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A FREE HAND.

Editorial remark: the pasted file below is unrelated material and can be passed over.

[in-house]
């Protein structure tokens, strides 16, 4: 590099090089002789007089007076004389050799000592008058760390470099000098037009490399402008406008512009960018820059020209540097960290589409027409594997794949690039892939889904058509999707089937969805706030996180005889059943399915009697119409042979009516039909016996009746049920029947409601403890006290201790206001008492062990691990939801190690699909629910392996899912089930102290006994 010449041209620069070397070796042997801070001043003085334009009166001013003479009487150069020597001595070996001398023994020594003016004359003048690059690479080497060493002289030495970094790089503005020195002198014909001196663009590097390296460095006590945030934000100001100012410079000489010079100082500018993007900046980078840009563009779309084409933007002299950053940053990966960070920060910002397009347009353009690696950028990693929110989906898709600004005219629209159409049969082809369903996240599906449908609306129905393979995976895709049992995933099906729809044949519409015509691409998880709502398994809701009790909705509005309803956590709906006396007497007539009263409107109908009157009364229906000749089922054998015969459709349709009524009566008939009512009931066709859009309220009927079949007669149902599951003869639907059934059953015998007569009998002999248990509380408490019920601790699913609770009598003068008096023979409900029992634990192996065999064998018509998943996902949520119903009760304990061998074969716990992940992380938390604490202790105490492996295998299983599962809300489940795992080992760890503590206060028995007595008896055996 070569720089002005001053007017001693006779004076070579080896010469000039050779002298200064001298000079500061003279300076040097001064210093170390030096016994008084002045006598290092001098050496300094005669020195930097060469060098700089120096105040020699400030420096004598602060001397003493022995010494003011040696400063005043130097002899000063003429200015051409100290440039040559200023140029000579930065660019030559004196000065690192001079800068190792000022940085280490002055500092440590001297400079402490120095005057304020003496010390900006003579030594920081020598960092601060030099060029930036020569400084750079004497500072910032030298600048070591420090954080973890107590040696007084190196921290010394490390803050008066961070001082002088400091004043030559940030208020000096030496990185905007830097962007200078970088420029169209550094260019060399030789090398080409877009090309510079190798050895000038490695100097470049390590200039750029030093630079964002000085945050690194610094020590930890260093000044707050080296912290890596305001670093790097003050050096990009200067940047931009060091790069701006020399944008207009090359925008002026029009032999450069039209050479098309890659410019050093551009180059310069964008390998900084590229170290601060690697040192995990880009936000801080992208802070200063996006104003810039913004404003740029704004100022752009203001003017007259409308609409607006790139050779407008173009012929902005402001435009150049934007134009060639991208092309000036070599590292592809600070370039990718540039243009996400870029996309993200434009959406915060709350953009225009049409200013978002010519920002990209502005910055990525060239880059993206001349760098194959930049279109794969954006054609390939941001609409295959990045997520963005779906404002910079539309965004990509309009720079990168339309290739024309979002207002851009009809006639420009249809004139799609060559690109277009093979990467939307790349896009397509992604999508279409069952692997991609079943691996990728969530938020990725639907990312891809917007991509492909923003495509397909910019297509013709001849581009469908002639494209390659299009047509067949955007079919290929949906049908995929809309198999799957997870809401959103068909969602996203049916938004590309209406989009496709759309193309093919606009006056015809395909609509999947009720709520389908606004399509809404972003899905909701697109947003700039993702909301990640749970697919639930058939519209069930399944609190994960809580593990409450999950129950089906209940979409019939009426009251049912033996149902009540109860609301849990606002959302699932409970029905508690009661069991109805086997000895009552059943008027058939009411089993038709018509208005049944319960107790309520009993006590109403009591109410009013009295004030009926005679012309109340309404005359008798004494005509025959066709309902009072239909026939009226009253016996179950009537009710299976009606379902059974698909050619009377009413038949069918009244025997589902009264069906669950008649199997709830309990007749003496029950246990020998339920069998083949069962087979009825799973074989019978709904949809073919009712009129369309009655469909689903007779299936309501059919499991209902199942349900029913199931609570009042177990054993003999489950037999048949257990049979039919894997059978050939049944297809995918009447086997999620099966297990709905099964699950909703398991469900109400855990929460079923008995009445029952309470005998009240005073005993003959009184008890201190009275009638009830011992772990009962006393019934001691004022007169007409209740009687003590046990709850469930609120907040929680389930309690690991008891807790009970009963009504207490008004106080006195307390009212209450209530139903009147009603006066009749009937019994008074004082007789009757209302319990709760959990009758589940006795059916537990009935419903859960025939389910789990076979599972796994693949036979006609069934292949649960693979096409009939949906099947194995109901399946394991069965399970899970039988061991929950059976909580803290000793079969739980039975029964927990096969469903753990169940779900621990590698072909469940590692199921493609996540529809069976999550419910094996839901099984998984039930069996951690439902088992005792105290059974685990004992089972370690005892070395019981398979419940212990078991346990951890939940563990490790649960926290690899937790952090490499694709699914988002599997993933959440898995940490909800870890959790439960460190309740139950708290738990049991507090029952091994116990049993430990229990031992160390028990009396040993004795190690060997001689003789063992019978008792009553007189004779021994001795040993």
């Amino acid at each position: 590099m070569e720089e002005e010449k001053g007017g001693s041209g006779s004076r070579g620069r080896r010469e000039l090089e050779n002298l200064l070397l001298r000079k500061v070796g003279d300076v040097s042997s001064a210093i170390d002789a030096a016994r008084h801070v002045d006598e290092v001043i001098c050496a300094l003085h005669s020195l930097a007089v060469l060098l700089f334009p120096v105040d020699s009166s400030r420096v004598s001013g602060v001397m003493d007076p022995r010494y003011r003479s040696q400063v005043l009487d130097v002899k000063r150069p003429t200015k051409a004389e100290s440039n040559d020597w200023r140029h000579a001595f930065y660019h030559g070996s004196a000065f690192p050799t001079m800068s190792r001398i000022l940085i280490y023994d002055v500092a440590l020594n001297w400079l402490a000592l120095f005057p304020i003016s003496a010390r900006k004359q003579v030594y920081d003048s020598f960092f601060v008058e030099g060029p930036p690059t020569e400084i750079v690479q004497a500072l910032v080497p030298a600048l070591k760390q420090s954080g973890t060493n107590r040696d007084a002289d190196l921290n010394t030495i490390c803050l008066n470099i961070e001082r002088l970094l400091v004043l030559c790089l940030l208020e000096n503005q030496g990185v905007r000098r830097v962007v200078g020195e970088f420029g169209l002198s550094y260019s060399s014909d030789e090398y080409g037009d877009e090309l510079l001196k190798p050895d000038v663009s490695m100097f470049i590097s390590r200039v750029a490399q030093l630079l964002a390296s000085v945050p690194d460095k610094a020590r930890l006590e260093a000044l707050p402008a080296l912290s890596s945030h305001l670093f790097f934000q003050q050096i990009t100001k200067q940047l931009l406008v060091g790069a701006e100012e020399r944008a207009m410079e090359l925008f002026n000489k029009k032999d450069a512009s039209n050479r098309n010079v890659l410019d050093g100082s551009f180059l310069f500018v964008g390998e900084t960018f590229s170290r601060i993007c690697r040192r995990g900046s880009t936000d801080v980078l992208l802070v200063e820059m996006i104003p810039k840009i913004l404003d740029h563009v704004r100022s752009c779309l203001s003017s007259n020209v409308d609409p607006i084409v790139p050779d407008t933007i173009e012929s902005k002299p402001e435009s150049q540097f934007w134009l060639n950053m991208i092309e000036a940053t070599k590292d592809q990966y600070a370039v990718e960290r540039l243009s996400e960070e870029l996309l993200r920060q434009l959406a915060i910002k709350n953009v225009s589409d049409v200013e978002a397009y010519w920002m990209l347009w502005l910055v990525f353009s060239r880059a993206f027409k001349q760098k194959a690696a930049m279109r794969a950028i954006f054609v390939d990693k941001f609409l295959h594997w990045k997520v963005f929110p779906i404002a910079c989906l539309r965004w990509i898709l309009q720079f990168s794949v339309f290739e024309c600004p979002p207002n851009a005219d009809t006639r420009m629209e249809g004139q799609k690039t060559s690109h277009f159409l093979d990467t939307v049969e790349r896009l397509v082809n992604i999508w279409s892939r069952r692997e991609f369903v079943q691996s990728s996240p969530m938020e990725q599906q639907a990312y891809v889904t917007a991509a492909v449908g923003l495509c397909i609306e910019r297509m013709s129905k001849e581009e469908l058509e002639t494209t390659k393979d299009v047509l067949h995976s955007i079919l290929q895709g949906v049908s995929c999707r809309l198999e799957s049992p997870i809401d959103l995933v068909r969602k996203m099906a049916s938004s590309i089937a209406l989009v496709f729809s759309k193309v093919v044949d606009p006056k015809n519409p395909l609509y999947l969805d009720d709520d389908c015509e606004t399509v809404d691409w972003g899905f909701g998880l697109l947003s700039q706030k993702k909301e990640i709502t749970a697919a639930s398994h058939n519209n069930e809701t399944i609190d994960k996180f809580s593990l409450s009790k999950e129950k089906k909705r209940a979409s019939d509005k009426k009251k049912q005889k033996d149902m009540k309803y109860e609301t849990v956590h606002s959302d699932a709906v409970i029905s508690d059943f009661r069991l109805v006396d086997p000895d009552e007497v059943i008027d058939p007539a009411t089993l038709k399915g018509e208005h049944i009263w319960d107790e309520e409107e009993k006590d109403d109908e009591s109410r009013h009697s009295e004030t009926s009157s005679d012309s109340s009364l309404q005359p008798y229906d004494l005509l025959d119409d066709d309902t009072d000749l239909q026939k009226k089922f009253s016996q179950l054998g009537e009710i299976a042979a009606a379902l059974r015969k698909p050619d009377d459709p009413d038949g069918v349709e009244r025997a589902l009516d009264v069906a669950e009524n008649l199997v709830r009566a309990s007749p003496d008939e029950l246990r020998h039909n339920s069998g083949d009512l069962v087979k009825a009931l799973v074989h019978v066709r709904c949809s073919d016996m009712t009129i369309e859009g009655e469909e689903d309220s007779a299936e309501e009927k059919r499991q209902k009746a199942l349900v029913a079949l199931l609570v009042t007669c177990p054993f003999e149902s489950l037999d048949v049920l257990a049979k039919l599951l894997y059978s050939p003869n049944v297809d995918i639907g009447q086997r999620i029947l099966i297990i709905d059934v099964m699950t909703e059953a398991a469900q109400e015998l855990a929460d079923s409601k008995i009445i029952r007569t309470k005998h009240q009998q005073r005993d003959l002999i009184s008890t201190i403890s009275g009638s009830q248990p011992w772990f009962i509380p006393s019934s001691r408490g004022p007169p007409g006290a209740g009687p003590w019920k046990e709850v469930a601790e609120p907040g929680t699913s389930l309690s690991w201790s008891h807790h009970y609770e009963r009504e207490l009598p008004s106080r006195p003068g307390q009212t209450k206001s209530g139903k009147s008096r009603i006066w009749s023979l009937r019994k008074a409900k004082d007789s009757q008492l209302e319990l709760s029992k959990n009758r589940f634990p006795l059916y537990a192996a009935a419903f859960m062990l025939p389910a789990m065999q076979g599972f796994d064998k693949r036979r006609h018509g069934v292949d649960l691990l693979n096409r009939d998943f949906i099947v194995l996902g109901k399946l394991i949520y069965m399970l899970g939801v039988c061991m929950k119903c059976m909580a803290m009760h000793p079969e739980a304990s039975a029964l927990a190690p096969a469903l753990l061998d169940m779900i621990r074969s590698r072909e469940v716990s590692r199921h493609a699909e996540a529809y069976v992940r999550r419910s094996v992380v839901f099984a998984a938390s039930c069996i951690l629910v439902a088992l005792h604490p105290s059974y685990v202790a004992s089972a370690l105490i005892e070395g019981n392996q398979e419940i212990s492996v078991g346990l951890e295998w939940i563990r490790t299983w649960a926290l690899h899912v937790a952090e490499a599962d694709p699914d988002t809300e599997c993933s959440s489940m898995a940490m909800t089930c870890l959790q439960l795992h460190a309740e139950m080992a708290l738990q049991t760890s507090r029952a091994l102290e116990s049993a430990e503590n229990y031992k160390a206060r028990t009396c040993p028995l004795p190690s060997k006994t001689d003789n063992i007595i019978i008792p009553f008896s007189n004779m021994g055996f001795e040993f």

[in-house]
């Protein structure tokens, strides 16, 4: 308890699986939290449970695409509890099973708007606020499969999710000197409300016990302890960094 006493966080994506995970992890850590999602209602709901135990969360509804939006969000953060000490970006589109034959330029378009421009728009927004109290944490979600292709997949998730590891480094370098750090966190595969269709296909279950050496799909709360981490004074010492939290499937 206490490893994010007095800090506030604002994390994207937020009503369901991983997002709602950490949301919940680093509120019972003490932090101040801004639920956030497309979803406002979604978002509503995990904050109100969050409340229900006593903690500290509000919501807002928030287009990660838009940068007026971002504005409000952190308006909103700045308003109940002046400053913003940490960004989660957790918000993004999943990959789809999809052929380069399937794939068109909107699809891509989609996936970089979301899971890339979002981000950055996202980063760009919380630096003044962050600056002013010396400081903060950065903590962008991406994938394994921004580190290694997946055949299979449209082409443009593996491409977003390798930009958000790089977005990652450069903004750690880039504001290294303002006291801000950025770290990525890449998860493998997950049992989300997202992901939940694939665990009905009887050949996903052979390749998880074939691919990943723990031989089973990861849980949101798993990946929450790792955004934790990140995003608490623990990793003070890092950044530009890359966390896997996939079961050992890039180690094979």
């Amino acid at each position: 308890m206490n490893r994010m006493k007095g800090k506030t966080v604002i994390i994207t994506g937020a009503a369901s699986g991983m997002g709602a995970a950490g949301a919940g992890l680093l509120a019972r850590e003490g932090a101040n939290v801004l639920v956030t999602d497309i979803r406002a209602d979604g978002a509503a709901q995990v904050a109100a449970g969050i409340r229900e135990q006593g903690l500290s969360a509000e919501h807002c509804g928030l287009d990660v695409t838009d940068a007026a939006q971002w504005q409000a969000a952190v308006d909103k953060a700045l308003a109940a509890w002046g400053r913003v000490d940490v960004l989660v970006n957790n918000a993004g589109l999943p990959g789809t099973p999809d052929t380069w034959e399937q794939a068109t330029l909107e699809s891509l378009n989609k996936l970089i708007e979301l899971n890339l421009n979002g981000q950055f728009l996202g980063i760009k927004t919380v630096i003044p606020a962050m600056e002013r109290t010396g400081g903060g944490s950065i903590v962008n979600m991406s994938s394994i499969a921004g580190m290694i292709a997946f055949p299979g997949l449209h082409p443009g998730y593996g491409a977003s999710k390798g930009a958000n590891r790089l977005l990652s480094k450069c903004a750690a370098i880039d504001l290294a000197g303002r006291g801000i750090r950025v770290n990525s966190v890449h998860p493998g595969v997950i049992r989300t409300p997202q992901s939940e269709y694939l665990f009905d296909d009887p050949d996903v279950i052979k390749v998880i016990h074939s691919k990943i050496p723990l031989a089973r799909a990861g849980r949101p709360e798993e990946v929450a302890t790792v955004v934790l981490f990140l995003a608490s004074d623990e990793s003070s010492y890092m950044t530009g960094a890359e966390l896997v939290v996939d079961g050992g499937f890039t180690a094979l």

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A FREE HAND. During the present crisis it is above all things necessary for everyone to give un- divided and whole-hearted support to those who are responsible for the conduct of the war. While honest criticism and practical suggestions should not be withheld, it is as foolish as it is unpatriotic to seek to embar- rass the new Government by dwelling too much upon the difficulties of their task, or by sowing among the ignorant and ill-in- formed the seeds of distrust and despondency. The privilege of asking questions in Parlia- ment was greatly abused during last Session. It was stated by Mr Asquith in the House of Commons, on July 27th, that since the commencement of the Session in November last up to July 26th no fewer than 2,290 questions mainly relating to the war had been asked by Members of the House. While, no doubt, many of these questions were quite properly put, with the object of eliciting information to which the public were justly entitled, others, said the Prime Minis- ter, were of a trivial and sometimes even of a petty character," while others again "could not have been answered without mischievous results to the interests of the country and the successful prosecution of the war." Whatever may be said against the prolonged adjournment of the House, it has at least this advantage, that no such questions can be put until its re-assembling on September 14th. A DIFFICULT TASK. If we have confidence in the capacity of the Coalition Government to deal with the present situation it follows that we must give them a free and unfettered hand. They represent, as probably no Ministry ever be- fore represented, the will and the fixed resolution of the entire nation. They exist as a Government for one object, and one alone, namely, to carry the war to a success- ful issue. In order to succeed they must necessarily be silent on many points of their plan of campaign. They cannot take the nation into their confidence, without giving valuable information to our enemies. The events of the war may at any time call for momentous decisions, regarding which it would obviously be both undesirable and impossible to consult Parliament. Whether we like it or not, we must trust those who are at the helm of affairs. They alone are in possession of all the facts, and know the right course to steer. There is really no option in the matter, unless it be the contemptible one of attacking the Government upon imperfect information, and rendering their difficult task more difficult still. THE OLD ORDER CHANGING. While giving the Government a free hand in conducting the operations of the war, we would claim similar freedom for all parties in dealing with great questions which must soon come up for settlement. The fact must be realised that great changes social, political, and economic—must follow the war. Things can never revert to their previous positions; movements cannot be re-started on their old grooves. The former battle- cries of party are even now obsolete. The war has completely changed the outlook of the public on questions upon which they have hitherto been sharply divided. The old lines of party cleavage have almost dis- appeared. Old theories have faded away in the lace of new facts, and even the most self-satisfied doctrinaires have been obliged to re-cast their opinions. Under such cir- cumstances it would be both unfair and absurd to expect from any man, and especi- ally from Members of Parliament, strict adhesion to doctrines held before the war, and to pledges given under conditions which no longer prevail. They must be given a free hand to act as seems best in the interests of the country at this turning point of its history. TRADING AFTER THE WAR. In particular, it is clear that a great change has taken place in public opinion with regard to fiscal policy. Staunch Free Traders are now clamouring for import duties to be im- posed, and Mr. Asquith has not said nay to the demand. It is inconceivable that, after the war, the goods of our enemies shall continue to be admitted into our markets free of tax or toll, and it is equally impossible to believe that we shall not inaugurate a scheme of mutually preferential trading with our Dominions and our Allies. The country has made up its mind that British industries shall no longer be handicapped by the dump- ing of Germany's surplus productions in British markets, and also that preferential trade agreements shall be entered into with those countries whose friendship with our own has been cemented with blood and treasure. Moreover, it is imperative that our revenue should be increased in order to meet the heavy daily expense of the war, and no Chancellor of the Exchequer can afford to neglect so obvious a source of income as import duties. We may expect, therefore, that, in his next Budget, Mr McKenna will make a beginning with the reform of our present tariff. We trust that he will so in such a manner as not only to produce the necessary revenue, but also to give stability to British trade and security to British in- dustries. In this task, if he puts behind him all the prejudicies of the past, he may be sure that the nation. will gladly give him a free hand.

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